If Turkey is part of NATO, which would be by their request, and applying for EU membership, then it seems pretty clear that they identify themselves as European, not Asian. Regardless of the actual geography

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A non tech's thoughts on Apple stuff 

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post #12 of 19
Originally Posted by charlituna View Post
If Turkey is part of NATO, which would be by their request…

 

I'm not sure that can follow here, but it's an interesting argument in its own right in that there's no access to the Atlantic anywhere near Turkey. Same with quite a few NATO countries. lol.gif

Originally posted by Marvin

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Originally posted by Marvin

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post #13 of 19
Quote:
Originally Posted by Denmaru View Post

Russia is NOT Part of Europe, and neither is Turkey. Get your geography straight.

 

True but we are talking about economic grouping here. Most company categorise them as a part of one entity in term of business operation. Example SONY EMEA. Do your research first too.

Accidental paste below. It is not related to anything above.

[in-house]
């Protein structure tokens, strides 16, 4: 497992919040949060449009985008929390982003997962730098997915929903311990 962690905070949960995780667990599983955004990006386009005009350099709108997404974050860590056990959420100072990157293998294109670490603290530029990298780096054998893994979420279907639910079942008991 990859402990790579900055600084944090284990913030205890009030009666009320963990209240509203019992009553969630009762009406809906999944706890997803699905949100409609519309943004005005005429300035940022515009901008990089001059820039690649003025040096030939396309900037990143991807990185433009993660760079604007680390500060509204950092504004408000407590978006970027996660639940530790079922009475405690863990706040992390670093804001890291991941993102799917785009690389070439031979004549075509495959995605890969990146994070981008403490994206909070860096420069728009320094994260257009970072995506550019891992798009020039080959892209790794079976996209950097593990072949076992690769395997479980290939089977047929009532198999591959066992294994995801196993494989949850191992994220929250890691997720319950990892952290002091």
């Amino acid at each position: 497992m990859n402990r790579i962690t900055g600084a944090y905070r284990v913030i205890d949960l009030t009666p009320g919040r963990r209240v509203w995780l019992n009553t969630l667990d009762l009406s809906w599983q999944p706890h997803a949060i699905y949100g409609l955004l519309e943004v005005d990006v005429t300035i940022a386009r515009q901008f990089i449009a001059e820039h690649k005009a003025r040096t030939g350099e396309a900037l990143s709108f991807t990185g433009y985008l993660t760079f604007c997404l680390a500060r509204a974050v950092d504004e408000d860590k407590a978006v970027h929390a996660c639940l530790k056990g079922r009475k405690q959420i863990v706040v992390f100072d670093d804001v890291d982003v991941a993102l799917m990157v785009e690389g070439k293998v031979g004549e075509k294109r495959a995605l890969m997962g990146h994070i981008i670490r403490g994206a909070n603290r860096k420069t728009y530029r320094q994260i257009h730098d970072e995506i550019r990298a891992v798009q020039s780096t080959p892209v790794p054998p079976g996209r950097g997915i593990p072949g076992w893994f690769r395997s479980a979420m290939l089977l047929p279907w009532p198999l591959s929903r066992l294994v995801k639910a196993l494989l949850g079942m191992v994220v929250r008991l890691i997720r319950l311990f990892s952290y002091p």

post #14 of 19
Quote:
Originally Posted by GregInPrague View Post

Only part of Turkey is Europe, a pretty small part. Most of it is Asia. But they are a part of NATO which only has European members plus the USA and they are also pushing for EU membership (don't think it will ever happen).

Excluding all other definitions, like economics, if we look at only the man made boundaries these nations reside they are clearly on the the geographical continent known as Europe.

A country can be part of more than one continent at a time and there is no rule of there needing to be x-percentage of the nation on a continent to be considered as part of that land mass.

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post #15 of 19
Quote:
Originally Posted by Denmaru View Post

Russia is NOT Part of Europe, and neither is Turkey. Get your geography straight.

I thought the generally accepted dividing line was the Ural mountains, which Russia straddles. Most of Russia's population is in Europe.
post #16 of 19
Quote:
Originally Posted by JeffDM View Post

I thought the generally accepted dividing line was the Ural mountains, which Russia straddles. Most of Russia's population is in Europe.

That's certainly how I learned it. I have never once heard of a geopolitical dividing line trumping a natural boundary.

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"There is no rule that says the best phones must have the largest screen." ~RoundaboutNow

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post #17 of 19
Quote:
Originally Posted by charlituna View Post


If Turkey is part of NATO, which would be by their request, and applying for EU membership, then it seems pretty clear that they identify themselves as European, not Asian. Regardless of the actual geography

We (Europeans) don't care wether they identify themselves as European. Geographically, Europe looks like the map already posted. Russia is a culture by itself, and certainly not a european culture. The biggest part of of Russia is located in Asia and they are not european at all, so Russia is not a part of Europe, period.